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Beware of Domestic Violence Repeat Offenders

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In many cases, victims of intimate partner violence try to convince themselves that the domestic violence that they have experienced was a one time event, and that their partner will not subject them to physical violence again. However, research indicates that physical violence, psychological abuse, sexual abuse, and economic abuse are repetitive patterns. In many cases, an individual who is responsible for subjecting their spouse to intimate partner violence is a repeat offender. Abusers are often people who have low self esteem and are insecure. They resort to physical violence as a method of establishing control and power in a relationship. Most victims of intimate partner violence will be subjected to more than one instance of abuse by the same partner. It is very common for a batterer to subject their partner to physical violence even after the perpetrator has received treatment or counseling.Physical violence is a strategy thatis utilizedby controlling and manipulative individual in order to maintain authority. It is often behavior that an individual learns during childhood, or it may be the result of psychological disorders and mental illness. A child who witnesses or who is subjected to domestic violence is more likely to expose their children or spouses to abuse in the future. This is especially true when a child does no witness the abuser receives any negative repercussions for their actions. This behavior becomes heavily imprinted in the psyche of a child. Therefore, this behavior is not easily controlled or terminated. Studies have estimated that a little under half of the individuals who were responsible for subjecting their spouse to intimate partner violence will resort to physical violence again within three years of the initial report of abuse. The majority of these relapses occur within six months of the initial incident. Victims who sustain severe physical injuries are most commonly subjected to physical violence by a repeat offender. Studies have found that over half of the individual who were arrested for intimate partner violence are rearrested for abuse within two years of the initial arrest. Some perpetrators even utilize violence and abuse between the time that they are arrested and their designated court date. Offenders not only use violence repeatedly, but also employ various other control tactics. Individuals who are responsible for domestic violence will use psychological abuse to maintain authority in their relationship. Research has found that these individuals will constantly threaten, humiliate, and belittle their victim. Data reveals that domestic violence is rarely a one time occurrence. Therefore, it is important for victims of intimate partner abuse to seek assistance for the abuse that they are experiencing.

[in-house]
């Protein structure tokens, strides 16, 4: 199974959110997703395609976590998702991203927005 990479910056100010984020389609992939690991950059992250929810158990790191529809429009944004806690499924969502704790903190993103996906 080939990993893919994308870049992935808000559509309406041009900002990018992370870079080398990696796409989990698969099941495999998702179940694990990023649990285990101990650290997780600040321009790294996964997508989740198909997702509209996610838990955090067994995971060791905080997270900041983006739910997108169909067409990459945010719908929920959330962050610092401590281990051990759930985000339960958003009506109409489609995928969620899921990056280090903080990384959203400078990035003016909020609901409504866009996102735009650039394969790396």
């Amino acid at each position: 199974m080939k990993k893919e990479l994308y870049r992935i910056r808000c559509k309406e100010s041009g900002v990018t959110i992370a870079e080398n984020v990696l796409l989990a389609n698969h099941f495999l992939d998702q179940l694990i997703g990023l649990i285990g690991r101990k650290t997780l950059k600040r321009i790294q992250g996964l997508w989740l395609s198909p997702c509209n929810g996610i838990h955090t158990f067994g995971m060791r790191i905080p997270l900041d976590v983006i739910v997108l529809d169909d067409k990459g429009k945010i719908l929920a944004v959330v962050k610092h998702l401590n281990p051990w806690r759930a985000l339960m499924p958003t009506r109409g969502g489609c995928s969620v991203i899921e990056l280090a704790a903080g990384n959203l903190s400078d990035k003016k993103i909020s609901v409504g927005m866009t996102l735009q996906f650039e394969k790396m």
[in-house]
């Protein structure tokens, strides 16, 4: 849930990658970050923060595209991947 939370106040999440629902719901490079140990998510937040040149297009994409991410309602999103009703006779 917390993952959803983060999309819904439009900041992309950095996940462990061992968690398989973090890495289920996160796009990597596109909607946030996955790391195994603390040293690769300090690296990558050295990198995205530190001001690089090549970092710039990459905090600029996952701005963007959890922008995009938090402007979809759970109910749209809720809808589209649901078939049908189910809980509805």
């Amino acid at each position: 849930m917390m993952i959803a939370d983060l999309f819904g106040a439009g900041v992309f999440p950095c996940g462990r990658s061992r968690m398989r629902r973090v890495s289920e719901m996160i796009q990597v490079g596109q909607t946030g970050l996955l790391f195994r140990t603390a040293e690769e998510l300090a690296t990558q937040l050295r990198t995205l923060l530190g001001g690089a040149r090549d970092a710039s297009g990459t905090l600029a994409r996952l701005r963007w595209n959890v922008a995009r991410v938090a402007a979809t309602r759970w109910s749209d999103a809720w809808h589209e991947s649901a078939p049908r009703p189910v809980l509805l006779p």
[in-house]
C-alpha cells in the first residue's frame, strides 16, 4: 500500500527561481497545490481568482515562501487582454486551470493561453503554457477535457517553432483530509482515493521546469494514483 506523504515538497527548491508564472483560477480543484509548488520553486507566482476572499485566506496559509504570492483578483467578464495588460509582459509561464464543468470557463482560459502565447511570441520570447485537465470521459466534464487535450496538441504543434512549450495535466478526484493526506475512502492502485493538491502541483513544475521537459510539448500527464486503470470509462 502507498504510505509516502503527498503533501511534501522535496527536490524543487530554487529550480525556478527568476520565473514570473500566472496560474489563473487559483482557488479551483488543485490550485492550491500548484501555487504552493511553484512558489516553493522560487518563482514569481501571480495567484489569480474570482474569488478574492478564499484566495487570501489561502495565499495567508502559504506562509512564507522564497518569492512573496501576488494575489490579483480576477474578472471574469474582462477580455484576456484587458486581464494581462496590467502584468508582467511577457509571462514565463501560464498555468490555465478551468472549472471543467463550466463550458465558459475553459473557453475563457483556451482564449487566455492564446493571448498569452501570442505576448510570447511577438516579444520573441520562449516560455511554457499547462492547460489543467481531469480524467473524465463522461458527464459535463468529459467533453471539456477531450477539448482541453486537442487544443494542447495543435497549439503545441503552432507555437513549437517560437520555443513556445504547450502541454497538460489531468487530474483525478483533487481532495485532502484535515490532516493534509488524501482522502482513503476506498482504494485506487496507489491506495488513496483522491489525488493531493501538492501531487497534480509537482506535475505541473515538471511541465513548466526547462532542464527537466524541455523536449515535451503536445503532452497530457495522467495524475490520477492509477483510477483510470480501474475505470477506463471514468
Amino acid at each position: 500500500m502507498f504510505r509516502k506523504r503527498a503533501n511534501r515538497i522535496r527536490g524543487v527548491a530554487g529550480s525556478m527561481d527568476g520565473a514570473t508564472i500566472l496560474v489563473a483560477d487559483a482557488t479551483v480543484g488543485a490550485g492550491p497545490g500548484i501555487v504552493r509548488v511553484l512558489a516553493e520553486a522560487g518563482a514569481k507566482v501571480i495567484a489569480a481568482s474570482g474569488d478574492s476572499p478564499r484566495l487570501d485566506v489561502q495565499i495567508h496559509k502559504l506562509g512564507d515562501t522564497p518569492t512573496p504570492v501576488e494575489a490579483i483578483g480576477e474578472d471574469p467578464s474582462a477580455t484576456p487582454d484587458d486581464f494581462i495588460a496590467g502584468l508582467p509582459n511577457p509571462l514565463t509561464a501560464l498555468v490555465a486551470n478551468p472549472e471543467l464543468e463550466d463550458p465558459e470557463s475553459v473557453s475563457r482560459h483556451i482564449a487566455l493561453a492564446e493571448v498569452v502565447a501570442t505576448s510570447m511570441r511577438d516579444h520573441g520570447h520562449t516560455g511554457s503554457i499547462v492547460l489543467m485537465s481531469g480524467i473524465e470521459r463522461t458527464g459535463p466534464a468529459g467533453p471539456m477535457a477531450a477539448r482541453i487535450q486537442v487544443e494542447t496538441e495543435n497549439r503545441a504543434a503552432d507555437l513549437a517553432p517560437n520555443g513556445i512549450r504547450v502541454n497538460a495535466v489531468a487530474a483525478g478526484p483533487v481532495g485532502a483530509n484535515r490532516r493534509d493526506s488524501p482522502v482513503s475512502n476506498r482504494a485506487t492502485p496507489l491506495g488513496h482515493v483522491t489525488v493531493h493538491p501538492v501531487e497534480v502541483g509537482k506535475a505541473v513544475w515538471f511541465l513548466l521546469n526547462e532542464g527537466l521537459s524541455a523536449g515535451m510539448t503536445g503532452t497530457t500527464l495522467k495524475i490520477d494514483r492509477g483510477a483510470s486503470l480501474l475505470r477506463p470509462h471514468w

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  • Repeat Offenders

    In many cases, victims of intimate partner violence try to convince themselves that the domestic violence that they have experienced was a one time event, and that their partner will not subject them to physical violence again. However, research indicates that physical violence, psychological abuse, sexual abuse, and economic abuse are repetitive patterns.

    In many cases, an individual who is responsible for subjecting their spouse to intimate partner violence is a repeat offender. Abusers are often people who have low self esteem and are insecure. They resort to physical violence as a method of establishing control and power in a relationship. Most victims of intimate partner violence will be subjected to more than one instance of abuse by the same partner. It is very common for a batterer to subject their partner to physical violence even after the perpetrator has received treatment or counseling.

    Physical violence is a strategy that is utilized by controlling and manipulative individual in order to maintain authority. It is often behavior that an individual learns during childhood, or it may be the result of psychological disorders and mental illness. A child who witnesses or who is subjected to domestic violence is more likely to expose their children or spouses to abuse in the future. This is especially true when a child does no witness the abuser receives any negative repercussions for their actions.

    This behavior becomes heavily imprinted in the psyche of a child. Therefore, this behavior is not easily controlled or terminated. Studies have estimated that a little under half of the individuals who were responsible for subjecting their spouse to intimate partner violence will resort to physical violence again within three years of the initial report of abuse. The majority of these relapses occur within six months of the initial incident. Victims who sustain severe physical injuries are most commonly subjected to physical violence by a repeat offender. Studies have found that over half of the individual who were arrested for intimate partner violence are rearrested for abuse within two years of the initial arrest.

    Some perpetrators even utilize violence and abuse between the time that they are arrested and their designated court date. Offenders not only use violence repeatedly, but also employ various other control tactics. Individuals who are responsible for domestic violence will use psychological abuse to maintain authority in their relationship. Research has found that these individuals will constantly threaten, humiliate, and belittle their victim. Data reveals that domestic violence is rarely a one time occurrence. Therefore, it is important for victims of intimate partner abuse to seek assistance for the abuse that they are experiencing.

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